Japanese Afterlife

I spent most of my final year in Japan in Kagoshima—a southern Kyushu city nestled in the shadow of Sakurajima volcano. The mount looms large across the bay, alive and raining its sooty outbursts upon the city below at regular intervals.

I found my apartment, gasping under a thick coat of volcanic ash. Plumes of black pillowed from the kotatsu blanket whenever disturbed. It wafted like ancestral spirits around a butsudan shrine, a living personality in itself. Housekeeping couldn’t be vigilant enough.

Kagoshima folk wisely don’t despise their volcano. Sakurajima simply is--and she’s a beauty. Her cherry trees beat all I have ever seen. The fields in Kagoshima’s surrounds grow rich, courtesy of the volcano’s sooty fertilizer. The volcano herself rises up in a cone over the bay, as if to glance at her breathtaking image upon the water.

To some, the spirit of the archipelago is best captured in the morning, during the rub and bustle of the workaday commute. And it may be true. In most cities in Japan, the sun’s rising releases a tide of commuters wide and deep, often departing on witheringly long, three legged journeys. Skirted women on bicycles, pedaling madly in perfect cosmetic and hose. Bees. Ants. Japanese salarymen. Massive industry and orderly work ethic.

Now picture Kagoshima in a morning ash storm. Suddenly an umbrella wall expands to block the ashy downpour. These are savvy commuters. They take the extra chaos in a stride. I was never good at riding a bicycle one handed, teetering along gripping the handlebar with my left hand and brandishing an umbrella with my right--not like Mary Poppins--more like her chimney sweep friend Bert, ash coating my scalp, and clumping in my nostrils. I never could manage it stylishly, though it seemed so many really could. I shouldn’t go on in this vein. There are better tributes to the smoking beauty than her storms.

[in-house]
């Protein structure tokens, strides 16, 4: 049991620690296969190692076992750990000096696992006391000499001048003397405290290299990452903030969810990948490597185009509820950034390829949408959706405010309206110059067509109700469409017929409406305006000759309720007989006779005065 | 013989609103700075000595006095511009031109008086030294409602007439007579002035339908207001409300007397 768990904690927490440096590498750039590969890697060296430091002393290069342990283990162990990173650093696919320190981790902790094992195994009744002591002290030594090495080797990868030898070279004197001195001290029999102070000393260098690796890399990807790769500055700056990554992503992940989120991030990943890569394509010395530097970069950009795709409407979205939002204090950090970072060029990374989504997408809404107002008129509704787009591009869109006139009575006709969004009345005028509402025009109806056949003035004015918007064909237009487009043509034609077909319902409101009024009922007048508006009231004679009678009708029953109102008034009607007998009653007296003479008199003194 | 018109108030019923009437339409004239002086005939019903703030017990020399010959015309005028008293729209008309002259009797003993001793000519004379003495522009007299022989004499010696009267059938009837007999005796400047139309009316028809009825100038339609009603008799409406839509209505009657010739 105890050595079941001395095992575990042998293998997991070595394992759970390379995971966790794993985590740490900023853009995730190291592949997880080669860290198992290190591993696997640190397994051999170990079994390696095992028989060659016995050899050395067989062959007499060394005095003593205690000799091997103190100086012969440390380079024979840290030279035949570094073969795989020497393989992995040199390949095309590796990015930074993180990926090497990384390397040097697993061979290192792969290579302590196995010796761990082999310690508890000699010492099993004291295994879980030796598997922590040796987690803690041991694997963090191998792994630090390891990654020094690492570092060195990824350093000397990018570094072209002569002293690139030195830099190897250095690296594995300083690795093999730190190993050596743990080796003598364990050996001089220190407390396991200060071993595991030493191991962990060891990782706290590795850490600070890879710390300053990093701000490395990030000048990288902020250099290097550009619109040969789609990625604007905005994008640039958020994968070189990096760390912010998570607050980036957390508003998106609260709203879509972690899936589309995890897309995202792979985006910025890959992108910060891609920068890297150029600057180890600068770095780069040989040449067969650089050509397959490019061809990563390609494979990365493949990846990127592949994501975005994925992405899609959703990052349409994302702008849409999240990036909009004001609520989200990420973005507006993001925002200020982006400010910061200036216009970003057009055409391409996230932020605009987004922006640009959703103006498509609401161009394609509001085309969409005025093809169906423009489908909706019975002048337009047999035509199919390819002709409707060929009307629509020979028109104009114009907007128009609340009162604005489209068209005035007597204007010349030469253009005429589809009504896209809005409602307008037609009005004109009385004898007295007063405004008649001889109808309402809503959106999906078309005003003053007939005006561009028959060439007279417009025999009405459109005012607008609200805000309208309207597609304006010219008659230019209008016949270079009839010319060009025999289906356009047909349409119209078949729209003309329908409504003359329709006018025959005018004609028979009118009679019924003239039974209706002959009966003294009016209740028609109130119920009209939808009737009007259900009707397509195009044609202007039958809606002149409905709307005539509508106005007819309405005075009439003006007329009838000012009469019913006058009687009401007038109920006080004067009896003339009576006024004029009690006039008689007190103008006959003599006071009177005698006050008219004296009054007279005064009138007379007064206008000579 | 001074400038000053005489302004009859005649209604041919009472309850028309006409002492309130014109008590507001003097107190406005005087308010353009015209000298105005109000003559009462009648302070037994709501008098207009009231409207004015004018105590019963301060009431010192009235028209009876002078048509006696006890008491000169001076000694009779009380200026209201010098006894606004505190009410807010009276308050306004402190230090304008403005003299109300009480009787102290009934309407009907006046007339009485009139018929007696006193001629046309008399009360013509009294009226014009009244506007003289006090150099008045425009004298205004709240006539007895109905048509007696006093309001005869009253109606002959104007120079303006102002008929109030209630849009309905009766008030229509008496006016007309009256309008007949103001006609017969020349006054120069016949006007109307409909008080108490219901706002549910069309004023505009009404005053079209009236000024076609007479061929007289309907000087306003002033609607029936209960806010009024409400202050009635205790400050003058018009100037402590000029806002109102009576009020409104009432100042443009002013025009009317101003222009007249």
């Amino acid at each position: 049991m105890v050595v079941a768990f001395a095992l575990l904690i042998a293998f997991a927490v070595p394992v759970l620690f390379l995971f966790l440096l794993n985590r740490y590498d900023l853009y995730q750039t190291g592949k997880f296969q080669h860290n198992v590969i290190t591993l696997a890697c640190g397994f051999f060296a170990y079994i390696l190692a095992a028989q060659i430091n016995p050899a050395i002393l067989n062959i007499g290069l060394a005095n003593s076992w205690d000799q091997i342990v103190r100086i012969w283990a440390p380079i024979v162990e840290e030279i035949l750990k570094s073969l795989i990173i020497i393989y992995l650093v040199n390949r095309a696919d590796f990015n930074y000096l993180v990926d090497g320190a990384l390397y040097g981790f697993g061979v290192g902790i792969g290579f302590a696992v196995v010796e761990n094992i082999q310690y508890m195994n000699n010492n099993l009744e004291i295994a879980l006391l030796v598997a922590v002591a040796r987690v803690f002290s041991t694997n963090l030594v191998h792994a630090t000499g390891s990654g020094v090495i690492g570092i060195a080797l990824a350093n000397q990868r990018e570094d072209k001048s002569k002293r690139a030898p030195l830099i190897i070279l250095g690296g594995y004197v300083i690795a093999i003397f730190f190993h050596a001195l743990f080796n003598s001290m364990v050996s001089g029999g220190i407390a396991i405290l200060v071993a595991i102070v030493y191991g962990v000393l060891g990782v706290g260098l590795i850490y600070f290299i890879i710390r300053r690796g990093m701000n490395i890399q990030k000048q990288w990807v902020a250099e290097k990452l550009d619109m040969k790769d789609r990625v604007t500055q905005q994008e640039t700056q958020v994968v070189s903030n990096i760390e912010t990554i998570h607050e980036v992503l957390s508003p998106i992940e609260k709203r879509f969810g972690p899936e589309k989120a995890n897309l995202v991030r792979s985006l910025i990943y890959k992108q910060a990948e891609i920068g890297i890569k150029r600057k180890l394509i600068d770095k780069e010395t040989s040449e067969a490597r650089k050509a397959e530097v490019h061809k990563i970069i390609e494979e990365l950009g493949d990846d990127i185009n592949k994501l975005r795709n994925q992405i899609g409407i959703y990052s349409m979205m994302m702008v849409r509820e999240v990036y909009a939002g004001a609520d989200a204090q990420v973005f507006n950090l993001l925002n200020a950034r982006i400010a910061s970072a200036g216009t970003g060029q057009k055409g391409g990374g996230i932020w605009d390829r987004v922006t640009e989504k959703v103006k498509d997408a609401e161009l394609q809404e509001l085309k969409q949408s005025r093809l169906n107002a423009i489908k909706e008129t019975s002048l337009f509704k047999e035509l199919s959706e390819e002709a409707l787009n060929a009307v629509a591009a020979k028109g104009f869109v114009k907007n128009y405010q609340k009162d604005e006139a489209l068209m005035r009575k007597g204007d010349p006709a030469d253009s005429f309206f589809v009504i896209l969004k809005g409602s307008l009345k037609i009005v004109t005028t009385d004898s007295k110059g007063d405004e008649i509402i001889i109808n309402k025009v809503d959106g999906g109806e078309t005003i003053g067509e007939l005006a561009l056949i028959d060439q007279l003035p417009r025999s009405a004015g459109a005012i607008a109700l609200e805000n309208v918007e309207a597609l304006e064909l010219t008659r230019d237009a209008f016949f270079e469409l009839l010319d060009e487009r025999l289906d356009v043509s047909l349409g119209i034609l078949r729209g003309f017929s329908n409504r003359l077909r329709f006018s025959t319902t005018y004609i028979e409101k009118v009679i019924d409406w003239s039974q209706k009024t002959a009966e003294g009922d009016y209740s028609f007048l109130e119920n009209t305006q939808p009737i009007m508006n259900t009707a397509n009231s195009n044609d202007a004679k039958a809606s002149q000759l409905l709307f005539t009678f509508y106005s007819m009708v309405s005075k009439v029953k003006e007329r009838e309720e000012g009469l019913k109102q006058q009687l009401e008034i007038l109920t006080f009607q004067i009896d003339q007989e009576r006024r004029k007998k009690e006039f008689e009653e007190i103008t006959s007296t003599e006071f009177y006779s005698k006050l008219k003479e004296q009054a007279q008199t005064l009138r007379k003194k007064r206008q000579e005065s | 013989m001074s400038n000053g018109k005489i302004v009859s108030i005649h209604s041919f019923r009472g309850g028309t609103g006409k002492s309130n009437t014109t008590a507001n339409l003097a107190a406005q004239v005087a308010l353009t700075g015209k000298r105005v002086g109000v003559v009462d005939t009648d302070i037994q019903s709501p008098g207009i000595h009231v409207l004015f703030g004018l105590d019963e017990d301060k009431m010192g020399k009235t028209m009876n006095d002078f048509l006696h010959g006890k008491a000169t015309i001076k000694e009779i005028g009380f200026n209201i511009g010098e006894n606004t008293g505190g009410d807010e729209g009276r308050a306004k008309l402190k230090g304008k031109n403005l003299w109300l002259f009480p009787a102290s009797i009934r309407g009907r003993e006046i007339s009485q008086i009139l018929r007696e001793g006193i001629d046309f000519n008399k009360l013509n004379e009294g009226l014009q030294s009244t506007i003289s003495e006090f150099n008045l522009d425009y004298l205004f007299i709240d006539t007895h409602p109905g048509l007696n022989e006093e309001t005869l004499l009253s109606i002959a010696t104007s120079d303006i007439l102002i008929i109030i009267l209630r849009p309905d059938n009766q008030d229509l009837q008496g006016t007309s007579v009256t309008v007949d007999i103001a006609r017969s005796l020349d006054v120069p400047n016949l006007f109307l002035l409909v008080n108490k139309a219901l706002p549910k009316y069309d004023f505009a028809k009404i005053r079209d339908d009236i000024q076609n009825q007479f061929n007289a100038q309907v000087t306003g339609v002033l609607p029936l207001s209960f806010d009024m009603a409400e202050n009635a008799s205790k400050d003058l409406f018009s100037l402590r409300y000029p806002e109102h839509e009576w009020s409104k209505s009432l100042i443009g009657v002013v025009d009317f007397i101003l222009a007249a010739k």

There’s this weird, but probing, Japanese film about a waystation between earth and the afterlife—government funded. Think post office with rigid bureaucracy and severe budget constraints. The waystation staff help the passing souls decide upon their favorite earth life memory, then recreate it and ensconce the dead in their erstwhile bliss for eternity. There are good points and bad to this kind of life’s resolution, but let’s take it on board for argument’s sake. If I could choose one sensory memory from my life in Japan, it would include a view of Sakurajima in the spring.

If you’re willing to climb high enough above the valley, you can avoid the crowds during cherry blossom viewing season. When I say climb in Kagoshima, I do mean climb. We cycled up a mountain, switching back through tunnels, thighs burning, mounting up to an orchard high above the city with a perfect cross bay view of Sakurajima. Blossoms open to their peak, fragrant pink and glossy with dew. Tranquilly innocent of picnickers.

To be sure, our mountain trees were younger—nothing like the gorgeously gnarled, sage trunks of the valley trees, but the young blossoms were just as pretty. And our view of Sakurajima was exquisite… almost otherworldly--except that it was so sublimely Japan that it really couldn’t be any other world.